6 6 M. Song et al. Table 2. Activity and originator profiles for the example log from Table 1. Case ID Activity Profile Originator Profile A B C D E F G H I John Mike Sue Pete Jane Fred Clare Robert Mona Based on the typical information found in event logs we can derive various profiles. Some additional examples are: Transition: The items in this profile are direct following relations of the trace. For any combination of two activity names A, B, this profile contains an item measuring how often an event with name A has been directly followed by another event name B. This profile is useful for comparing the behavior of traces. Case Attributes: The items of this profile are the data attributes of the case. In many practical situations, traces are annotated with meta-information, which can be compared by this profile. Event Attributes: The items in this profile are the data attributes of all events in the log. Item values are measured according to how many events in a trace are annotated with the respective attribute. This profile can capture similarity of traces by comparing the meta-information of their contained events. Performance: In contrast to other profiles, this profile has a predefined set of items. The size of a trace is defined as its number of events. When timestamp information is available, further items measure the case duration, and the minimum, maximum, mean, and median time difference between events for each trace. The profiles mentioned so far, capture the information typically available in event logs. When additional information is available in an application domain, it is however straightforward to extend our approach with custom profiles. These may define an additional set of items based on domain knowledge, e.g. the value of the shopping basket in a web-based ordering process. By carefully designing such custom profiles, the precision (and, thus, the quality) of trace clustering can be increased significantly.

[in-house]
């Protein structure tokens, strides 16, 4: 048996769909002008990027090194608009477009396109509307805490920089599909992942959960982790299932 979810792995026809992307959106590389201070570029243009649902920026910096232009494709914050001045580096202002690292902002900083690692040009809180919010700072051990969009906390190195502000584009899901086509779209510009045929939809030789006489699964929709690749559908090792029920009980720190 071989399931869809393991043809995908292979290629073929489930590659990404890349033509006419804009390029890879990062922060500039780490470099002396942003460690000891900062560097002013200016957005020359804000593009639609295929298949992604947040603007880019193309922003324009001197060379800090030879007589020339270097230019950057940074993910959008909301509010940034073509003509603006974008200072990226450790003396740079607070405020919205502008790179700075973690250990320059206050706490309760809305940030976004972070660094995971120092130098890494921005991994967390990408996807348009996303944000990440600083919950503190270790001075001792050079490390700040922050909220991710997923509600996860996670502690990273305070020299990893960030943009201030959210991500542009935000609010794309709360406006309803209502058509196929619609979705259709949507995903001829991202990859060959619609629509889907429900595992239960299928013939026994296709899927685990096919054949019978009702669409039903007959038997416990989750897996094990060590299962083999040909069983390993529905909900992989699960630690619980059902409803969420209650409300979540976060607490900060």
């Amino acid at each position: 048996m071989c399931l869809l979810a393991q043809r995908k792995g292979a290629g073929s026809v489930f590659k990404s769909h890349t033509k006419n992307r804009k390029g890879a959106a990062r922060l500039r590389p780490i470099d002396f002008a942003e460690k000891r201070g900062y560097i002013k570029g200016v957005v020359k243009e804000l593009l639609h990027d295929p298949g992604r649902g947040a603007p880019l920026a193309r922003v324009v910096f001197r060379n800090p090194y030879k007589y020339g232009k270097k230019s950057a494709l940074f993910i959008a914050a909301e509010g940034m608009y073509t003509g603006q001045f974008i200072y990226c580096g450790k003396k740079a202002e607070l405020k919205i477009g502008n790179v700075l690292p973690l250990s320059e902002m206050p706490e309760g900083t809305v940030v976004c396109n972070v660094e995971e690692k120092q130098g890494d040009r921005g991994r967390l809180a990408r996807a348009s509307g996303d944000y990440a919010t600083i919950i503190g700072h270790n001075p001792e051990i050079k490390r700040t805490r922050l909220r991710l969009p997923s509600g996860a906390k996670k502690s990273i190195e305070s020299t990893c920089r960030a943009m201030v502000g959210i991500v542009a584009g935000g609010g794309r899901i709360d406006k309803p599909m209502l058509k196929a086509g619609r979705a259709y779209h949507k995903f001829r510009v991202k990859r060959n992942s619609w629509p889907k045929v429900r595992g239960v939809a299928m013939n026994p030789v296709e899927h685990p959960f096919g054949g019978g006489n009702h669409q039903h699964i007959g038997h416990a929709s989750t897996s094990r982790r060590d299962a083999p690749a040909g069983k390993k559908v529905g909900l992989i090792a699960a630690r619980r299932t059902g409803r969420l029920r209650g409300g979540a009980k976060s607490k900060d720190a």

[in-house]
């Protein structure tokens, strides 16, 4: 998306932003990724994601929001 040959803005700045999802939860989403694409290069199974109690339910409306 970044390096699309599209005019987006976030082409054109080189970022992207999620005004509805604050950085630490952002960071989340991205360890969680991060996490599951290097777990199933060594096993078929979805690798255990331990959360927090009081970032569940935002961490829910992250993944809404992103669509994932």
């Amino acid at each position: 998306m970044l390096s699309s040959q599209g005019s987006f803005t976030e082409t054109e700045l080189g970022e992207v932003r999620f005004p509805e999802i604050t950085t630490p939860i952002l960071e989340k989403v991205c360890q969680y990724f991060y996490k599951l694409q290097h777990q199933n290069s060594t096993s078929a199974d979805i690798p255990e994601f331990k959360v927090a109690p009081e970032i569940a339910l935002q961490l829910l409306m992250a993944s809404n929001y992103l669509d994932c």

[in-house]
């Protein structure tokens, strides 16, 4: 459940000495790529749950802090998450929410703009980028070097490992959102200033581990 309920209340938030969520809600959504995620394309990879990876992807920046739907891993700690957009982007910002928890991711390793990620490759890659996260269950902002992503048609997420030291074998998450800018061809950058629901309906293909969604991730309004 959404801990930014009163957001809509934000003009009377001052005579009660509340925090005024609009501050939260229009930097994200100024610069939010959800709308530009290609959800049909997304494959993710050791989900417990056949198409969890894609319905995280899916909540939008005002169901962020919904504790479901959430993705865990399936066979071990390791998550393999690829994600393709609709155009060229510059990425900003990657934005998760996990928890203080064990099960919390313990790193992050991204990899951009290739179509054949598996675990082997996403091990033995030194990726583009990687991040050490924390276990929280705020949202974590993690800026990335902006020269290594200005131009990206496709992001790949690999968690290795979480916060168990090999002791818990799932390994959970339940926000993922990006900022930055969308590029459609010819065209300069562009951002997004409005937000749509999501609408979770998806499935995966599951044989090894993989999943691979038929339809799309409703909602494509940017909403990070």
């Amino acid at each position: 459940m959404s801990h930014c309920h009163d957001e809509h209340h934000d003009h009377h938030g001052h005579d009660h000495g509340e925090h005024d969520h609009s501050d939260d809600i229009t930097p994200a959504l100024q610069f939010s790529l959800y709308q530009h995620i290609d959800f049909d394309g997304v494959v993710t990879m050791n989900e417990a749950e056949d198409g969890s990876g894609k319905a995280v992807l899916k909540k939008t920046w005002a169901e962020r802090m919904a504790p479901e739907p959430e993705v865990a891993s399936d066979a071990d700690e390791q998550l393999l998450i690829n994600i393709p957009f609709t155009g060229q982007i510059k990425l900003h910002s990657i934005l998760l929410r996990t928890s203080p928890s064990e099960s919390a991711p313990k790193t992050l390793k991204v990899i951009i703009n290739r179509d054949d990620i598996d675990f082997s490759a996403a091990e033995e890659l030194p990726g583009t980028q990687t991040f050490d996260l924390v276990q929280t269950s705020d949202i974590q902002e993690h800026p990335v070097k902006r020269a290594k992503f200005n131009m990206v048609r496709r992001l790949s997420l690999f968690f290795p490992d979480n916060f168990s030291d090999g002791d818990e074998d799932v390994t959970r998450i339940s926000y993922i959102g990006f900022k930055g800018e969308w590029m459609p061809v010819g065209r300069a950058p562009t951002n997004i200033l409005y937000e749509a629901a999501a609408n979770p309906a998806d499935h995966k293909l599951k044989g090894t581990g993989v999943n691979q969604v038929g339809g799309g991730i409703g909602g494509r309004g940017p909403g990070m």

7 Trace Clustering in Process Mining 7 4 Clustering Methods In this section, we explain clustering methods. We first explain several distance measures to calculate the similarity between cases. Then we briefly describes four clustering techniques used in this paper. 4.1 Distance Measures Clustering techniques can use several distance measures to calculate the similarity between cases. The clustering results are influenced by the distance measures. In this section, we explain several distance measures that can be used in clustering. The profile can be represented as a n-dimensional vector where n indicates the number of items extracted from the process log. Thus, case c j corresponds to the vector i j1, i j2,.., i jn, where each i jk denotes the number of appearance of item k in the case j. To calculate the distance between cases, we use three distance measures in this paper. They are Euclidean distance [3], Hamming distance [6], and Jaccard distance [11]. They are defined as follows. Euclidean distance(c j,c k ) = n l=1 i jl i kl 2 Hamming distance(c j,c k ) = n { l=1 δ(i jl, i kl )/n, 0 if (x > 0 y > 0) (x = y = 0) where δ(x, y) = 1 otherwise Jaccard distance(c j,c k ) = 1 ( n l=1 i jli kl )/( n l=1 i2 jl + n l=1 i2 kl n l=1 i jli kl ), 4.2 Clustering Algorithm In this section, we briefly explain clustering algorithms. We use K-means, Quality Threshold (QT), Agglomerative Hierarchical Clustering (AHC), and Self- Organizing Maps (SOM). Using the trace profile concept presented in Section 3, the four clustering techniques can be applied to process mining and create classes of homogenous cases. K-means Clustering K-means clustering is the most commonly used in practice among partitioning methods, which constructs k clusters by dividing the data into k groups. Quality Threshold Clustering Quality Threshold clustering (QT) was developed for the field of bioinformatics, or more specifically for the clustering of coexpressed genes. Although it is more computationally expensive than K-means clustering, it is predictable (i.e., guaranteed to return the same set of clusters over multiple runs) and does not require to specify the number of desired clusters in advance. Clustering is guided by a quality threshold, which determines the maximum diameter of clusters.